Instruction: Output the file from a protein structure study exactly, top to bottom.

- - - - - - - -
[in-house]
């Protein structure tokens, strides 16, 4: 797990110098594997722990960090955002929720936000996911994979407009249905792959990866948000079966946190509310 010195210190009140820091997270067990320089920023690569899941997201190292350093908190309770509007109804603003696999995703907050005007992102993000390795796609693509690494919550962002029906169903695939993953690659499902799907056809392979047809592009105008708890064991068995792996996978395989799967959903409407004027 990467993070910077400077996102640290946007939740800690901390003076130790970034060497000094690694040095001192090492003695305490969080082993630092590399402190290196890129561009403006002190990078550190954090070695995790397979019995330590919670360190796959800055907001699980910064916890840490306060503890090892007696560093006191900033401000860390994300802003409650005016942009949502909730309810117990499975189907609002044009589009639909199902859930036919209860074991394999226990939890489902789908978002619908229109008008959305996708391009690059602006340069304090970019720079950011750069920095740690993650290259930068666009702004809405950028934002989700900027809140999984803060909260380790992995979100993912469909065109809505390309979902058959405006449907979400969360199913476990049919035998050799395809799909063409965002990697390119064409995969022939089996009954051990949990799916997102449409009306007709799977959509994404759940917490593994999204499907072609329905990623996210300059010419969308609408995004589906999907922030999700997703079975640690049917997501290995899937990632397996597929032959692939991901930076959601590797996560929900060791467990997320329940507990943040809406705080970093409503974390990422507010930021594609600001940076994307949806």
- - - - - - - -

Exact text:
[in-house]
């Protein structure tokens, strides 16, 4: 797990110098594997722990960090955002929720936000996911994979407009249905792959990866948000079966946190509310 010195210190009140820091997270067990320089920023690569899941997201190292350093908190309770509007109804603003696999995703907050005007992102993000390795796609693509690494919550962002029906169903695939993953690659499902799907056809392979047809592009105008708890064991068995792996996978395989799967959903409407004027 990467993070910077400077996102640290946007939740800690901390003076130790970034060497000094690694040095001192090492003695305490969080082993630092590399402190290196890129561009403006002190990078550190954090070695995790397979019995330590919670360190796959800055907001699980910064916890840490306060503890090892007696560093006191900033401000860390994300802003409650005016942009949502909730309810117990499975189907609002044009589009639909199902859930036919209860074991394999226990939890489902789908978002619908229109008008959305996708391009690059602006340069304090970019720079950011750069920095740690993650290259930068666009702004809405950028934002989700900027809140999984803060909260380790992995979100993912469909065109809505390309979902058959405006449907979400969360199913476990049919035998050799395809799909063409965002990697390119064409995969022939089996009954051990949990799916997102449409009306007709799977959509994404759940917490593994999204499907072609329905990623996210300059010419969308609408995004589906999907922030999700997703079975640690049917997501290995899937990632397996597929032959692939991901930076959601590797996560929900060791467990997320329940507990943040809406705080970093409503974390990422507010930021594609600001940076994307949806």